You might not know it, but you could have unused pension contributions from the last three years.
That might not mean you need to change your current financial plan, but it’s worth reading on, because you could be missing out on generous tax incentives. Unused pension allowance from the last three years can be used to:
- Make further contributions to your pension above the current year’s annual allowance without suffering tax penalties
- Make tax-efficient investments if you have maximised your ISA allowance
What is the annual allowance?
The annual allowance is a limit on the amount that can be contributed to your UK-registered pension each year, while still receiving tax relief. It’s based on your earnings for the year and is currently capped at £40,000. This includes personal contributions, as well as those from an employer, and the value of any benefits from a defined benefit scheme. Any unused annual allowance from the last three tax years can be ‘carried forward’.
The ‘carry forward’ rule will allow you to make further contributions, and claim money back through your tax return (and depending on the rate of tax you pay, you could benefit from claiming back an extra 20, 40 or 45%) if you have unused annual allowance from the last three tax years.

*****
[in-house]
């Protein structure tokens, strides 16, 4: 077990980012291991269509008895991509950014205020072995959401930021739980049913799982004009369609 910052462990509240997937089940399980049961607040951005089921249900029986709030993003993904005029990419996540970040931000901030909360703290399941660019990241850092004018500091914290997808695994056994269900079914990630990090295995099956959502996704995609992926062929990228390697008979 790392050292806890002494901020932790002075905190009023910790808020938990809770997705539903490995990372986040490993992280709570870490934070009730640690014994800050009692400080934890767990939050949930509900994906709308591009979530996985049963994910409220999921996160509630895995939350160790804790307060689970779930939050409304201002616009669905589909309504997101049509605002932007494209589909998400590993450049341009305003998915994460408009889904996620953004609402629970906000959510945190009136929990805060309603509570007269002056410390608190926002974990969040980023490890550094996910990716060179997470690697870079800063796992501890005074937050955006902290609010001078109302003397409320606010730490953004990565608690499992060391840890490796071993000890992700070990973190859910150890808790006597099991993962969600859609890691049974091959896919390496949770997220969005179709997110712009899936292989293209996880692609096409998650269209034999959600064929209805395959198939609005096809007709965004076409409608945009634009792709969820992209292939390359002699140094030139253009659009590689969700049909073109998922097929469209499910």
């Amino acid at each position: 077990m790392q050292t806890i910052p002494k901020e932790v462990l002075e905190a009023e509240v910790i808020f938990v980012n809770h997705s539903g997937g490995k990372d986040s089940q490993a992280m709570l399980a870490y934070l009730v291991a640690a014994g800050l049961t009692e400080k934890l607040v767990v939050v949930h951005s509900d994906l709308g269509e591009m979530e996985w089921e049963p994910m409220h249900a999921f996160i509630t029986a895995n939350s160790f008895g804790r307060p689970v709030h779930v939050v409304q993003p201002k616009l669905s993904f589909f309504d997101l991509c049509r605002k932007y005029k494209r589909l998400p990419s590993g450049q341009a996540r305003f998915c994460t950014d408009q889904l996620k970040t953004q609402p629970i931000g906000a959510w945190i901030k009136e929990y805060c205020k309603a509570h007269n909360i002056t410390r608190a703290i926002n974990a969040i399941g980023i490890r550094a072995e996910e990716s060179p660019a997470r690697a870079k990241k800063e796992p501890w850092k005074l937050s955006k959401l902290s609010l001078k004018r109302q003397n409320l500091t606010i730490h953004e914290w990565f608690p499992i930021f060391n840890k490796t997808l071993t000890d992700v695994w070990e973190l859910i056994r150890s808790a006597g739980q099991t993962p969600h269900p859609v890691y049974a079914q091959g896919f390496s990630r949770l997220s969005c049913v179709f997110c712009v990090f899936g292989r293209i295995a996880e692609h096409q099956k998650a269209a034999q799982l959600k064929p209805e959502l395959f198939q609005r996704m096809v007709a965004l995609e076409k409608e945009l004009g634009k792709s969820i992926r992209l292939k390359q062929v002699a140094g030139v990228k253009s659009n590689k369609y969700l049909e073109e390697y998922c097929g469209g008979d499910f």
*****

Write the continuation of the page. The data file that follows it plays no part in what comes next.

How does it work?
Let’s say Andy opened his own a restaurant 3 years ago and has slowly been increasing the amount he pays into his pension (and received 20% tax relief on his contributions.) This year Andy has made substantial profits and is considering using the ‘carry forward’ rule to invest further monies (the maximum Andy could invest is £82,500).
|Tax year||Annual allowance||Total yearly contribution||Unused allowance|
|Total unused allowances in addition to your current annual allowance||£82,500|
*The current tax year runs from 6 April 2017 to 5 April 2018.
However, you can only use ‘carry forward’ if:
- You have held a pension during the past three years which you intend to use to ‘carry forward’ your annual allowance, even if you haven’t contributed to it
- Have earnings of at least the amount you are contributing e.g. to contribute £120,000 you must have earnings of at least £120,000 in this tax year
This information is based on our understanding of current tax law and pension rules. You should not view any of the information contained within this article as advice. If you’d like to discuss your retirement plan, we’d recommend contacting your independent financial adviser.
How does increasing life expectancy affect people planning? We look at a report by the Pension Polic...
It can be hard to keep track of multiple pensions, especially if you can’t remember who the scheme i...
Saving for retirement ahead of all the other daily pressures on finances can be tough. The challenge...